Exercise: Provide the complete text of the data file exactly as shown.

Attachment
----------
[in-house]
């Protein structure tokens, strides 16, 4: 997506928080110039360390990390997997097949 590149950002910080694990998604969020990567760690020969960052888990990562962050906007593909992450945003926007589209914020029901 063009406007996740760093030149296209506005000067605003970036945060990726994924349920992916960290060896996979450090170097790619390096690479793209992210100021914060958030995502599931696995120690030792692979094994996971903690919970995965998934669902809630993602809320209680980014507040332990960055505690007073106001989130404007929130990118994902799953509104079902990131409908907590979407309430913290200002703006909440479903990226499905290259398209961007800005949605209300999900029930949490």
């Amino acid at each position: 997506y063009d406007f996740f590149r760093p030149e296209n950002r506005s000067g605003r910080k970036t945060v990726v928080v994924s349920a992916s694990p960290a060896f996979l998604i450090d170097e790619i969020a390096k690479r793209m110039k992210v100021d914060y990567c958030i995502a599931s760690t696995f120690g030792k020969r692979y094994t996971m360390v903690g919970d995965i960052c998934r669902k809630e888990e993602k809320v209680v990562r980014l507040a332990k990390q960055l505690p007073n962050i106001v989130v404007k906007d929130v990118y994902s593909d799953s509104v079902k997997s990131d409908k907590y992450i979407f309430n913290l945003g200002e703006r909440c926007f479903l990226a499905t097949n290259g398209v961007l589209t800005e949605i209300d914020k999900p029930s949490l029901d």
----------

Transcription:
[in-house]
């Protein structure tokens, strides 16, 4: 997506928080110039360390990390997997097949 590149950002910080694990998604969020990567760690020969960052888990990562962050906007593909992450945003926007589209914020029901 063009406007996740760093030149296209506005000067605003970036945060990726994924349920992916960290060896996979450090170097790619390096690479793209992210100021914060958030995502599931696995120690030792692979094994996971903690919970995965998934669902809630993602809320209680980014507040332990960055505690007073106001989130404007929130990118994902799953509104079902990131409908907590979407309430913290200002703006909440479903990226499905290259398209961007800005949605209300999900029930949490």
């Amino acid at each position: 997506y063009d406007f996740f590149r760093p030149e296209n950002r506005s000067g605003r910080k970036t945060v990726v928080v994924s349920a992916s694990p960290a060896f996979l998604i450090d170097e790619i969020a390096k690479r793209m110039k992210v100021d914060y990567c958030i995502a599931s760690t696995f120690g030792k020969r692979y094994t996971m360390v903690g919970d995965i960052c998934r669902k809630e888990e993602k809320v209680v990562r980014l507040a332990k990390q960055l505690p007073n962050i106001v989130v404007k906007d929130v990118y994902s593909d799953s509104v079902k997997s990131d409908k907590y992450i979407f309430n913290l945003g200002e703006r909440c926007f479903l990226a499905t097949n290259g398209v961007l589209t800005e949605i209300d914020k999900p029930s949490l029901d």